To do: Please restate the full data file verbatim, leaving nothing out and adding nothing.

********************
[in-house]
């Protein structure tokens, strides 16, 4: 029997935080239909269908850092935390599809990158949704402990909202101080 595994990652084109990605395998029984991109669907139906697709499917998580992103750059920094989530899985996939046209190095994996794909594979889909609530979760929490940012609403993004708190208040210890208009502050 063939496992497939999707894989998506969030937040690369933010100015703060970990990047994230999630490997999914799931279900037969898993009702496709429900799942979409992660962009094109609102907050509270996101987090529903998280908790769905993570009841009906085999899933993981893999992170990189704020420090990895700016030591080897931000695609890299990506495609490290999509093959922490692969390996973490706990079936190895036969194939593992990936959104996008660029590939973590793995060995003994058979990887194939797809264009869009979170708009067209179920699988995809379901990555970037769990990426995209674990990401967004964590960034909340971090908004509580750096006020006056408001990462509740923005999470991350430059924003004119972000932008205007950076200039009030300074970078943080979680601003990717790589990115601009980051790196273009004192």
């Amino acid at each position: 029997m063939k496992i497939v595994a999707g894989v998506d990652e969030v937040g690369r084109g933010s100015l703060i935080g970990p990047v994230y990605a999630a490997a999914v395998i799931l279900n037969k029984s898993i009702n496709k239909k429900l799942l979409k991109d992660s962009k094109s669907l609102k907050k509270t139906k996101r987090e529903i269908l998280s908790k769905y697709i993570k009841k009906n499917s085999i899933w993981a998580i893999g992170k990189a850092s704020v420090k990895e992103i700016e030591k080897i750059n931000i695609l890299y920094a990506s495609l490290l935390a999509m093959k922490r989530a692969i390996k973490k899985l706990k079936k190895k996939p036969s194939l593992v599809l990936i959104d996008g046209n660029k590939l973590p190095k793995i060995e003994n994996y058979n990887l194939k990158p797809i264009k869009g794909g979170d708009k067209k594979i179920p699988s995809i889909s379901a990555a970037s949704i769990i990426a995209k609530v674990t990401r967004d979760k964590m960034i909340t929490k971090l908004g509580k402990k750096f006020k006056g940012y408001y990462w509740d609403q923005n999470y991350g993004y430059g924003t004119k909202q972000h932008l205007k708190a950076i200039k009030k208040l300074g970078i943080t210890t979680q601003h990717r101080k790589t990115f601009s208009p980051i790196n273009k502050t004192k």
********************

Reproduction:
[in-house]
């Protein structure tokens, strides 16, 4: 029997935080239909269908850092935390599809990158949704402990909202101080 595994990652084109990605395998029984991109669907139906697709499917998580992103750059920094989530899985996939046209190095994996794909594979889909609530979760929490940012609403993004708190208040210890208009502050 063939496992497939999707894989998506969030937040690369933010100015703060970990990047994230999630490997999914799931279900037969898993009702496709429900799942979409992660962009094109609102907050509270996101987090529903998280908790769905993570009841009906085999899933993981893999992170990189704020420090990895700016030591080897931000695609890299990506495609490290999509093959922490692969390996973490706990079936190895036969194939593992990936959104996008660029590939973590793995060995003994058979990887194939797809264009869009979170708009067209179920699988995809379901990555970037769990990426995209674990990401967004964590960034909340971090908004509580750096006020006056408001990462509740923005999470991350430059924003004119972000932008205007950076200039009030300074970078943080979680601003990717790589990115601009980051790196273009004192």
């Amino acid at each position: 029997m063939k496992i497939v595994a999707g894989v998506d990652e969030v937040g690369r084109g933010s100015l703060i935080g970990p990047v994230y990605a999630a490997a999914v395998i799931l279900n037969k029984s898993i009702n496709k239909k429900l799942l979409k991109d992660s962009k094109s669907l609102k907050k509270t139906k996101r987090e529903i269908l998280s908790k769905y697709i993570k009841k009906n499917s085999i899933w993981a998580i893999g992170k990189a850092s704020v420090k990895e992103i700016e030591k080897i750059n931000i695609l890299y920094a990506s495609l490290l935390a999509m093959k922490r989530a692969i390996k973490k899985l706990k079936k190895k996939p036969s194939l593992v599809l990936i959104d996008g046209n660029k590939l973590p190095k793995i060995e003994n994996y058979n990887l194939k990158p797809i264009k869009g794909g979170d708009k067209k594979i179920p699988s995809i889909s379901a990555a970037s949704i769990i990426a995209k609530v674990t990401r967004d979760k964590m960034i909340t929490k971090l908004g509580k402990k750096f006020k006056g940012y408001y990462w509740d609403q923005n999470y991350g993004y430059g924003t004119k909202q972000h932008l205007k708190a950076i200039k009030k208040l300074g970078i943080t210890t979680q601003h990717r101080k790589t990115f601009s208009p980051i790196n273009k502050t004192k």